Homeowners see ‘temporary lifeline’ come to an end

The final payment holiday issued during the coronavirus crisis for struggling mortgage borrowers has, as you will undoubtedly know, come to an end, but lenders must act swiftly to ensure ‘homeowners do not fall from the safety of the holiday into arrears’.

During the pandemic, borrowers were able to pause their debts by up to six months if their income had taken a hit by the spread of Covid-19.

The deadline for taking out a new payment holiday was 31 March this year, with all breaks to finish by 31 July.

Conor Murphy, CEO of Smartr365 and Capricorn Financial, commented: “It was vital that lenders not only offered mortgage payment holidays to those in need but also did it quickly, given the severity of the financial situations that many found themselves in as a result of the global crisis. However, as this temporary lifeline comes to an end, advisors and lenders must now act with a sense of urgency to ensure homeowners do not fall from the safety of the holiday into arrears.

“This should therefore bring a renewed focus to vulnerable customers; how we spot them, monitor them and help them. A strong CRM system, that allows you to communicate with clients virtually or in-person and keep track of their cases will be key to this. Finding ways to then help those who have been identified as needing additional support is likely to be complex and time-consuming.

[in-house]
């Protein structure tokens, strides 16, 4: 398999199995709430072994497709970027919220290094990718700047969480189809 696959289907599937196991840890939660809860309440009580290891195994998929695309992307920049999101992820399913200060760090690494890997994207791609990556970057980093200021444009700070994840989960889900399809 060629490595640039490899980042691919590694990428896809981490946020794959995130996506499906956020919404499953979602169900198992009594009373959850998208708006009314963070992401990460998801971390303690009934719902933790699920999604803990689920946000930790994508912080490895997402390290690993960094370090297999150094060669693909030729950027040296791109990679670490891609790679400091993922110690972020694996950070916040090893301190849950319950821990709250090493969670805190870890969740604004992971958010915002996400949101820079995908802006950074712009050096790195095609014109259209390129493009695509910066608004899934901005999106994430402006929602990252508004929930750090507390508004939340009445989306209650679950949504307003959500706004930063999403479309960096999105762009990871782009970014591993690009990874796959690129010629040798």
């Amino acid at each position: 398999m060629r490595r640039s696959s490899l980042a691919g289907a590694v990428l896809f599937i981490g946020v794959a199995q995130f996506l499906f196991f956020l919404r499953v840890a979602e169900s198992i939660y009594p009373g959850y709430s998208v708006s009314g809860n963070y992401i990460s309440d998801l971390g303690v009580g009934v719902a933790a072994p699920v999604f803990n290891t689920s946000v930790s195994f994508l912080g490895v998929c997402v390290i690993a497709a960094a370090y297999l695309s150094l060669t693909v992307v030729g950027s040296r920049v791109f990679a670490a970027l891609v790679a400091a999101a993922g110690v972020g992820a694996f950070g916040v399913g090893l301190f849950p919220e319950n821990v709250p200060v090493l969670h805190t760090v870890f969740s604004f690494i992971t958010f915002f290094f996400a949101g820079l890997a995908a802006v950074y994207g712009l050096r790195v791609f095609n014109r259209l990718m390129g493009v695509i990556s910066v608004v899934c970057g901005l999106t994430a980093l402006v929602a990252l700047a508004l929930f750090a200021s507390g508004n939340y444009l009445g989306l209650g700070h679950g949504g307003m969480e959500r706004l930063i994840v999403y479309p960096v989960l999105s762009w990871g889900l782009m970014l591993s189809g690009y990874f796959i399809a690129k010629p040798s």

“The recent period of economic decline means it’s great to see net mortgage borrowing hit a record high in June, according to the Bank of England’s latest Money and Credit Update, but we must also ensure that this growth is safe and sustainable for borrowers.”

The impact of the pandemic continues to rumble on exacerbating homeownership barriers for many, according to Perenna’s co-founder and COO, Colin Bell.

Bell said: “The impact of the pandemic continues to rumble on exacerbating homeownership barriers for many, with affordability issues remaining a significant hurdle for thousands of aspiring buyers and creating financial pressures and mental health issues for existing borrowers.

“Even for those already on the housing ladder, the last 18 months have been challenging. With the mortgage payment holiday, which was introduced during the crisis for those struggling to meet monthly repayments, finally coming to an end, contingency plans will be needed for borrowers across the country.

“The current structure of the UK mortgage market means that borrowers have significant exposure to rate rises – potentially with hugely detrimental impacts in the event of a financial shock. If we truly want to provide more certainty and peace of mind to existing borrowers, and enable more people to achieve their homeownership ambitions, the way mortgages are financed needs to change.”


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